Operators work hands-on, out at our treatment plants
Operators watch over large and complex industrial equipment and the flows going through them – from both on-the-ground and from computer monitoring systems. They check readings and take water samples to make sure things are running smoothly – troubleshooting when necessary. They often work as part of a crew, as well as with a larger team of mechanics, electricians, instrument technicians and lab process analysts at our five treatment plants and throughout our large system.
Good operators are hard to find – and desperately needed
Utilities around the country don’t have the operators they need because of retirements – but are finding it tough to find people to fill the jobs for two big reasons;
- Operators have special knowledge, unique skills, and have to be certified – which is a process that can take years;
- Job seekers out there don’t know these careers exist or how to become an operator.
Our utility needed a way to bring in talented, new people and help them get certified as quickly as possible. So we started an Operator-in-Training (OIT) program to find and train our own operators.
We will help you figure out if you like wastewater – and we’ll PAY & train you
“Part of our program is to show people enough about wastewater for them to decide for themselves if it is the job for them,” says Denise Chanez, OIT training program coordinator.
You don’t need a college degree. In fact, you don’t need to have any experience in wastewater.
We teach OITs safe, practical ways to operate and maintain a treatment plant, the roles and responsibilities of an operator and their team, why waste must be treated, and details of the equipment and processes. Then they work side-by-side with certified operators, learning on the job, through hands on training.
We hire a whole class of recruits at one time each year,” explains Jim Pitts, OIT training program coordinator. “It’s an efficient way to train people, but even better, the group builds a comradery because they’re going through everything together.”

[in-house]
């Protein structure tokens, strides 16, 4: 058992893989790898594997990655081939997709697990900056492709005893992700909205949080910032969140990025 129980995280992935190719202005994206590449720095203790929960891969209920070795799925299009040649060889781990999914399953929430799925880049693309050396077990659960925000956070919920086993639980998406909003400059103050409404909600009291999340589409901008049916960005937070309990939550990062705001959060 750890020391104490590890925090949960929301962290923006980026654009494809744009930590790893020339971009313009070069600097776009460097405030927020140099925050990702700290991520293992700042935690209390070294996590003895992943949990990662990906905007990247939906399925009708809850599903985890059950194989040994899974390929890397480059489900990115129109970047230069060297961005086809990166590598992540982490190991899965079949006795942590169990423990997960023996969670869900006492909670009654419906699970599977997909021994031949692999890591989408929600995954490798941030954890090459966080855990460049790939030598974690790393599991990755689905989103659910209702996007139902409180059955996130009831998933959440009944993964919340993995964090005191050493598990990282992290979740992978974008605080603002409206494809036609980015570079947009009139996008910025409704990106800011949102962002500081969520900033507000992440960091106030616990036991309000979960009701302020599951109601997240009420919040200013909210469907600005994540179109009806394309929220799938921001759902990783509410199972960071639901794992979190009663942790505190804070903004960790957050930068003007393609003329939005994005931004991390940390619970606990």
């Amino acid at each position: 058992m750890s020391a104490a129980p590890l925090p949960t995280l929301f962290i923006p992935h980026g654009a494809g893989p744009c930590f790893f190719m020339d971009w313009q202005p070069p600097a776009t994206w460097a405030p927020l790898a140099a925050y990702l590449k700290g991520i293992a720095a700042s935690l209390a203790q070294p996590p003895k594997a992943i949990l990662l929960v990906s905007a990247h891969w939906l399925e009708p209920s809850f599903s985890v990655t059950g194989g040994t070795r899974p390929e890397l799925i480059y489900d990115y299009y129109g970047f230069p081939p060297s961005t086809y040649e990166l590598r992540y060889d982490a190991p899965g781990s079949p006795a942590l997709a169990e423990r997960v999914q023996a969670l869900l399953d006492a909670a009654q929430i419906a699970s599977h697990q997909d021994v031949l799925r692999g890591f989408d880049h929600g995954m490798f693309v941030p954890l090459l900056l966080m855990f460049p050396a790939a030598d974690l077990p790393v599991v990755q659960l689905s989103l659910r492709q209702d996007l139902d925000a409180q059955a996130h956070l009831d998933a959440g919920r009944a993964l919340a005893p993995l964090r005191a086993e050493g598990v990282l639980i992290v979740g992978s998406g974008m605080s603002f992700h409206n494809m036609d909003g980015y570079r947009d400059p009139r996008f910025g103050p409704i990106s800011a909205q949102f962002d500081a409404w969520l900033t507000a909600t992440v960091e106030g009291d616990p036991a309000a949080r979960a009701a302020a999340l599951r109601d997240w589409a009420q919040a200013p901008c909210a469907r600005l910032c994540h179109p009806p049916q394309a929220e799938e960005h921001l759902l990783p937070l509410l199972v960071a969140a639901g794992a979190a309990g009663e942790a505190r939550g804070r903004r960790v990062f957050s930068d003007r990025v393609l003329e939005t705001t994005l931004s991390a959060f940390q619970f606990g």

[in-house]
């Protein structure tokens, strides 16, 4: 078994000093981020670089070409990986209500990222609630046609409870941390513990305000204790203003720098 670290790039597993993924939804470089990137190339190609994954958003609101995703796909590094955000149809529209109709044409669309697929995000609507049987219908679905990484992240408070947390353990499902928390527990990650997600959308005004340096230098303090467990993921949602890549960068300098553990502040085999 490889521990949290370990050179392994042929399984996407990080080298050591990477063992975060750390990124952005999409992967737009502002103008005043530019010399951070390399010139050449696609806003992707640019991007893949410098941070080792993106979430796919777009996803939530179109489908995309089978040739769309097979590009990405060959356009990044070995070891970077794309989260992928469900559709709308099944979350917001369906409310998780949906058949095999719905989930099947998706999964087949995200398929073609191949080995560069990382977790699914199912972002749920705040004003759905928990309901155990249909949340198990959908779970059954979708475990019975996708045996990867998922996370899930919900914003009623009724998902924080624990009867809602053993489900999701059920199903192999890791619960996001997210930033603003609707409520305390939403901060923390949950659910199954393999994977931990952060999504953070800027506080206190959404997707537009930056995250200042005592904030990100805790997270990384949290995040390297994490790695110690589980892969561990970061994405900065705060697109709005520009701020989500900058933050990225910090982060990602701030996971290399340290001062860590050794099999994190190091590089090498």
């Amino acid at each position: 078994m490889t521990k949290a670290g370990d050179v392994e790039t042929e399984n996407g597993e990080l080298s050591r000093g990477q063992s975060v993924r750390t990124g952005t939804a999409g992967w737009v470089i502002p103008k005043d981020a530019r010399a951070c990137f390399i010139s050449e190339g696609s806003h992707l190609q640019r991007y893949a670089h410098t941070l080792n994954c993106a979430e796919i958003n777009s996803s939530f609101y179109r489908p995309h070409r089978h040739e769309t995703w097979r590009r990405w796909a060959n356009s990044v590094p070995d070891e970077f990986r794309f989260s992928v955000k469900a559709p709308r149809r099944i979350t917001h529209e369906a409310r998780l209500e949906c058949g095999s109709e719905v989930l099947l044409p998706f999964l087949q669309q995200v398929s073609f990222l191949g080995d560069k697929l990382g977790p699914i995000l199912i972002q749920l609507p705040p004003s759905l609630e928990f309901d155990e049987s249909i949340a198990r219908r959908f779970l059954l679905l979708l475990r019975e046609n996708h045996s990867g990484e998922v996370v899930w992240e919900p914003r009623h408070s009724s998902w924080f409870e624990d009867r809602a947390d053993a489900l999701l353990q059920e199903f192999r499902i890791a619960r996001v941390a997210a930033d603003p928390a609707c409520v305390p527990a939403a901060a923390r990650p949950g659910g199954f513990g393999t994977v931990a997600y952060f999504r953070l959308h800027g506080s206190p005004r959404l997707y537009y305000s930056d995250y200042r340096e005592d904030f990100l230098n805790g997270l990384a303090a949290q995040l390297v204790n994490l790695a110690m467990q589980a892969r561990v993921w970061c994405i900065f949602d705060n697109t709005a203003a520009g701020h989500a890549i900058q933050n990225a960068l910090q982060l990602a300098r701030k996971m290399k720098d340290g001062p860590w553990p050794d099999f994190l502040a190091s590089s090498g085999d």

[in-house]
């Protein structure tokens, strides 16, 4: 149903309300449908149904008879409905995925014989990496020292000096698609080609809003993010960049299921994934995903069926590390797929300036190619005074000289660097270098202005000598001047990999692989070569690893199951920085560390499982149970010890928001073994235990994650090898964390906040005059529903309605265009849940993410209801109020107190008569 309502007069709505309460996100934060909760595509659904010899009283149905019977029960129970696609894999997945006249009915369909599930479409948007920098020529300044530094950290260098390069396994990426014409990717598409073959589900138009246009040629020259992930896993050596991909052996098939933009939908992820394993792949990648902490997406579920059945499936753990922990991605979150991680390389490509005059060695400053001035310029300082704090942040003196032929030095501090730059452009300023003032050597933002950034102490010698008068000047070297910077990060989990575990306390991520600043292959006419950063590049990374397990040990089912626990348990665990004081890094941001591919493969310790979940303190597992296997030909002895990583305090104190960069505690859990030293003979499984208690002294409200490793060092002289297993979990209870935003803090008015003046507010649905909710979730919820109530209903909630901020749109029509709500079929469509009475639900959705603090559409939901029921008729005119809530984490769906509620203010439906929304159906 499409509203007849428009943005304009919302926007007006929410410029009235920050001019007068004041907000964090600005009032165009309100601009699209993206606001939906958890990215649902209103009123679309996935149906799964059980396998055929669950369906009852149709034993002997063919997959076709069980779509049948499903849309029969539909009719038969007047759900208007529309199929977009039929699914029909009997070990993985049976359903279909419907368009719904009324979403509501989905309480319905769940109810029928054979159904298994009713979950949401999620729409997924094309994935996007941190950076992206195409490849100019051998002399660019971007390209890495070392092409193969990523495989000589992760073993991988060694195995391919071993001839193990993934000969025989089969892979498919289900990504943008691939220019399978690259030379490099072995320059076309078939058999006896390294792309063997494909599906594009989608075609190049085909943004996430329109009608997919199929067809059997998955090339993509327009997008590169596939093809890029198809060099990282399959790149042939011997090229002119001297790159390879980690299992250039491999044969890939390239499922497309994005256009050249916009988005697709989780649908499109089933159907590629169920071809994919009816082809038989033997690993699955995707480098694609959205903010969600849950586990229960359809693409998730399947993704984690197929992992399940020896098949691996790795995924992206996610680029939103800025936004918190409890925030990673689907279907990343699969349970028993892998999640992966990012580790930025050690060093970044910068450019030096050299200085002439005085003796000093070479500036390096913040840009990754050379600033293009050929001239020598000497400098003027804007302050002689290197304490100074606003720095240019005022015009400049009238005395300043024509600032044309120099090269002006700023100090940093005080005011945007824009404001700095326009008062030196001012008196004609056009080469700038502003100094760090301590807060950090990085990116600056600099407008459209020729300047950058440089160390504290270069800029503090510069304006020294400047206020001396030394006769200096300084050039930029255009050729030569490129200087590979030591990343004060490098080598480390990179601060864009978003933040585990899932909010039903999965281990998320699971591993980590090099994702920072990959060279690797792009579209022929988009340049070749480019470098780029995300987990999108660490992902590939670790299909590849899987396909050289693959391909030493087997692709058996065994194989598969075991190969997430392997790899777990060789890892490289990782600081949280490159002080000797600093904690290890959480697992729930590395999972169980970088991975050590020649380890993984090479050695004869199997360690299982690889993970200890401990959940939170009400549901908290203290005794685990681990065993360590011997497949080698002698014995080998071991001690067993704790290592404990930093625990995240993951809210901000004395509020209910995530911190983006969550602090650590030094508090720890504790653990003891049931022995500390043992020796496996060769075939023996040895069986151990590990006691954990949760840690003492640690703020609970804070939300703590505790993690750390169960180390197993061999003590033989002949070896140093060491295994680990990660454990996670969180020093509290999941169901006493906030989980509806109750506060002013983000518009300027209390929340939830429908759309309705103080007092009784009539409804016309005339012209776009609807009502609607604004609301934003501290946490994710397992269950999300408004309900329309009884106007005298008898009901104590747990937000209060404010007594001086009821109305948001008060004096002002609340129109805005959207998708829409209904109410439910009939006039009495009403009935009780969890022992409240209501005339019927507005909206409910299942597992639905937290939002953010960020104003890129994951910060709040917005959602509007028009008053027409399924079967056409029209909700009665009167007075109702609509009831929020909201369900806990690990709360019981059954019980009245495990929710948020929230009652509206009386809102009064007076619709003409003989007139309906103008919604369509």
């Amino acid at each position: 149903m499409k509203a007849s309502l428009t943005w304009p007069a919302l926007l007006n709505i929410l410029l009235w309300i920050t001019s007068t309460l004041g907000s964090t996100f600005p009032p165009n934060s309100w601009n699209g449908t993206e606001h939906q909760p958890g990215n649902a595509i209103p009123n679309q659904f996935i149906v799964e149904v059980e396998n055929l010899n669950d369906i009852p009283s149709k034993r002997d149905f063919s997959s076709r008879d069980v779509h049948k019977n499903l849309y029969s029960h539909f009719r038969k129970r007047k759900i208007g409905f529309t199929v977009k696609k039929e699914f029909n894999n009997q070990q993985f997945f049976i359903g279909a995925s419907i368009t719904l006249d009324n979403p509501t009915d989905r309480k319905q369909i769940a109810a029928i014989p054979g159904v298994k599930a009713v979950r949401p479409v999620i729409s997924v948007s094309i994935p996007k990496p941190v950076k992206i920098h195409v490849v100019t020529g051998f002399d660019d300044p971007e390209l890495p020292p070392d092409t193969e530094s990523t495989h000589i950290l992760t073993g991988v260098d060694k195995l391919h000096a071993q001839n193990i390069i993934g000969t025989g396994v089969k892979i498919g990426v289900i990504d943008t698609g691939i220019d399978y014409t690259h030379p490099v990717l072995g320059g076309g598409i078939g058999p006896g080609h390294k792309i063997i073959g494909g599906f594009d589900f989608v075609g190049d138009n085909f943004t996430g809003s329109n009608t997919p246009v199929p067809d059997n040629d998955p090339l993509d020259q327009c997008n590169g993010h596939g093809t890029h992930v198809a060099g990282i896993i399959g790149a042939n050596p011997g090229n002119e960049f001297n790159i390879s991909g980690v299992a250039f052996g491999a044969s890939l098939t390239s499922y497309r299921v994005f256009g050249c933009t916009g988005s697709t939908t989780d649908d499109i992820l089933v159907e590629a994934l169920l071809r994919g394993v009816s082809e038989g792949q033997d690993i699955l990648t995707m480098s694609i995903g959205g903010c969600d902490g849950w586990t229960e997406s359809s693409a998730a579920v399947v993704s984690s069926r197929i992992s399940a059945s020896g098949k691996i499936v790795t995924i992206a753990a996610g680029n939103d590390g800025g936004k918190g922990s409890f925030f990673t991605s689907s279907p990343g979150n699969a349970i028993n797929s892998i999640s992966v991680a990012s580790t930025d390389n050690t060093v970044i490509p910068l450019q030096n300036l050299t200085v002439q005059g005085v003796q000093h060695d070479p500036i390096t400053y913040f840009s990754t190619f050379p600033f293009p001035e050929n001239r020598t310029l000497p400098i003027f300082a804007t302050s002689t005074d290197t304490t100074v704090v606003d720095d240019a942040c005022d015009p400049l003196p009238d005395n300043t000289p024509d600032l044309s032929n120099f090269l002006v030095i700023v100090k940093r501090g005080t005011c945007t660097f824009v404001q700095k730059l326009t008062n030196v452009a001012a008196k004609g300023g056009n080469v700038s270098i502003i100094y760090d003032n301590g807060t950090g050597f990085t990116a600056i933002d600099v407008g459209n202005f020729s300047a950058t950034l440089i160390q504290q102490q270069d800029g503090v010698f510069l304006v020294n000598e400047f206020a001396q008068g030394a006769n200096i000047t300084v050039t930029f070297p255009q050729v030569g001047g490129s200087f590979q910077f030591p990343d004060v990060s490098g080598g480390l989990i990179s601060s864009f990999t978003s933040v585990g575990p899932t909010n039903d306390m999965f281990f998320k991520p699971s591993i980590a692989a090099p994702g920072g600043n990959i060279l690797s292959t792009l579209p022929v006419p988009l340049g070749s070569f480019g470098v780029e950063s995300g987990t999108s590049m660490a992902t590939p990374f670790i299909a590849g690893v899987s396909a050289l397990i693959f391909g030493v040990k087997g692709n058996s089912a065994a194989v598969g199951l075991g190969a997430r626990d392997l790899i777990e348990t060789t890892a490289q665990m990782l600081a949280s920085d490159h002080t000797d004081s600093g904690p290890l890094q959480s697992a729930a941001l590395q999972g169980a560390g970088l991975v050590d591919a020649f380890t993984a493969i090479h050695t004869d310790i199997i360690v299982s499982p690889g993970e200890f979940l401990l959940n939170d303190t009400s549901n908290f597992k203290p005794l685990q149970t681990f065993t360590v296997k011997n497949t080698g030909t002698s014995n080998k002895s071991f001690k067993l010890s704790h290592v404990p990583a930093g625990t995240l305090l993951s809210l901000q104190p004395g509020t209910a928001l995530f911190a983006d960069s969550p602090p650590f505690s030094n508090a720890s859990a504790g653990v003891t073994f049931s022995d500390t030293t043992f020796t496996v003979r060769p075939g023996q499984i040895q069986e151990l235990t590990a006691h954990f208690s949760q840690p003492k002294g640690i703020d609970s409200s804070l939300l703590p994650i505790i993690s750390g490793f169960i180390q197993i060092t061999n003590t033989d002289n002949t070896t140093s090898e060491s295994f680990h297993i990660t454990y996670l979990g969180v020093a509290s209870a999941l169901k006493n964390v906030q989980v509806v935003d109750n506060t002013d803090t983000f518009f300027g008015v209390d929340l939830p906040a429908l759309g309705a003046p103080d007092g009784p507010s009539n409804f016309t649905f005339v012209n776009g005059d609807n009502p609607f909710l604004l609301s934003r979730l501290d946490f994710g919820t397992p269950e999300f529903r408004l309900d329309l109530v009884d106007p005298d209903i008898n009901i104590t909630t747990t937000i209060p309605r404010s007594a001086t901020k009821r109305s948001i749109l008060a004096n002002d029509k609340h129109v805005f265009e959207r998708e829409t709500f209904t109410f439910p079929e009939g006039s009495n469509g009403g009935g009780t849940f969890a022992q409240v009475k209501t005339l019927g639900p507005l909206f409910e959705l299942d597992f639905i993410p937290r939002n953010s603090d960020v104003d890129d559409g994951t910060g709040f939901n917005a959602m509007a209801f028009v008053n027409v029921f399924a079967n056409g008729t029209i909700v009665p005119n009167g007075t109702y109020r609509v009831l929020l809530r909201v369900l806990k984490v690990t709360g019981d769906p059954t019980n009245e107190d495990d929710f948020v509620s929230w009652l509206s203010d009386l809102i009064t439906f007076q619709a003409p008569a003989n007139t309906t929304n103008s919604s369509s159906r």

Listen to the experience of our recent OITs:
“It is a great experience and opportunity to learn the wastewater treatment process via direct job shadowing.”
“I feel lucky to have gained an incredibly healthy career through this experience. The friendships I know through this work are hugely important to me. The financial stability I’ve gained with this work has provided so many opportunities to enjoy life.”
“This is a solid career that gives great security and just the right amount of challenges. You get to feel good about what you do every day.”
“The most surprising things was how much I ended up loving wastewater! It is such an interesting and important field that I feel passionate about.”
“The hiring process was great for me. I really loved the hands-on interview style. It really helped with my nerves and made me feel more comfortable.”
“The OIT academy opened possibilities for me that I did not think existed. This is the best job I have ever had.”
Current staff train the next generation
“Not only are the OITs mentored by our current operators,” explains Denise, “a lot of other plant staff have become mentors and trainers – and they are just as much part of the success of the program as the OITs themselves.”
As OITs learn and develop, they are eligible for job progression and promotional opportunities throughout the utility.
“It’s a win-win,” says Jim. “We can take a person who has some mechanical ability and willingness to learn, and give them a solid education – and career – in wastewater. People get a great job opportunity, and we get new, highly-trained operators.”
To learn more about the OIT program visit: https://kingcounty.gov/oit
- A college degree is not a requirement.
- There is room to grow your salary
- King County Benefits including medical, vision, dental and participation in the Public Employees Retirement System